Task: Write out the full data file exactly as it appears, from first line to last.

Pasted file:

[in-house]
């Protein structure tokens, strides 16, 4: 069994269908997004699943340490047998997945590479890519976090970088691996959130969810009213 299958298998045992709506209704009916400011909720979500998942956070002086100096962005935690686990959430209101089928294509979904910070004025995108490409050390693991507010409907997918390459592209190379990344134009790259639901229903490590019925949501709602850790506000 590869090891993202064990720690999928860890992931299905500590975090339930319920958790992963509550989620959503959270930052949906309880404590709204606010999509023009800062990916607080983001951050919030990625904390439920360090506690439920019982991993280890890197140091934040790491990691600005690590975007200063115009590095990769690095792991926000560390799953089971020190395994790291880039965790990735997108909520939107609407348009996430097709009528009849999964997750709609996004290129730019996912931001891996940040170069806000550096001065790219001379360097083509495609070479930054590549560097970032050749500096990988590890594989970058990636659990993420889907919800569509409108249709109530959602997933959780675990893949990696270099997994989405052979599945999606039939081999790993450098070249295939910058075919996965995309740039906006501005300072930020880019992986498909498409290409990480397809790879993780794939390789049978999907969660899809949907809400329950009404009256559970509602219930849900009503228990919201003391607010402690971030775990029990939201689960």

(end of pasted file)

[in-house]
């Protein structure tokens, strides 16, 4: 069994269908997004699943340490047998997945590479890519976090970088691996959130969810009213 299958298998045992709506209704009916400011909720979500998942956070002086100096962005935690686990959430209101089928294509979904910070004025995108490409050390693991507010409907997918390459592209190379990344134009790259639901229903490590019925949501709602850790506000 590869090891993202064990720690999928860890992931299905500590975090339930319920958790992963509550989620959503959270930052949906309880404590709204606010999509023009800062990916607080983001951050919030990625904390439920360090506690439920019982991993280890890197140091934040790491990691600005690590975007200063115009590095990769690095792991926000560390799953089971020190395994790291880039965790990735997108909520939107609407348009996430097709009528009849999964997750709609996004290129730019996912931001891996940040170069806000550096001065790219001379360097083509495609070479930054590549560097970032050749500096990988590890594989970058990636659990993420889907919800569509409108249709109530959602997933959780675990893949990696270099997994989405052979599945999606039939081999790993450098070249295939910058075919996965995309740039906006501005300072930020880019992986498909498409290409990480397809790879993780794939390789049978999907969660899809949907809400329950009404009256559970509602219930849900009503228990919201003391607010402690971030775990029990939201689960």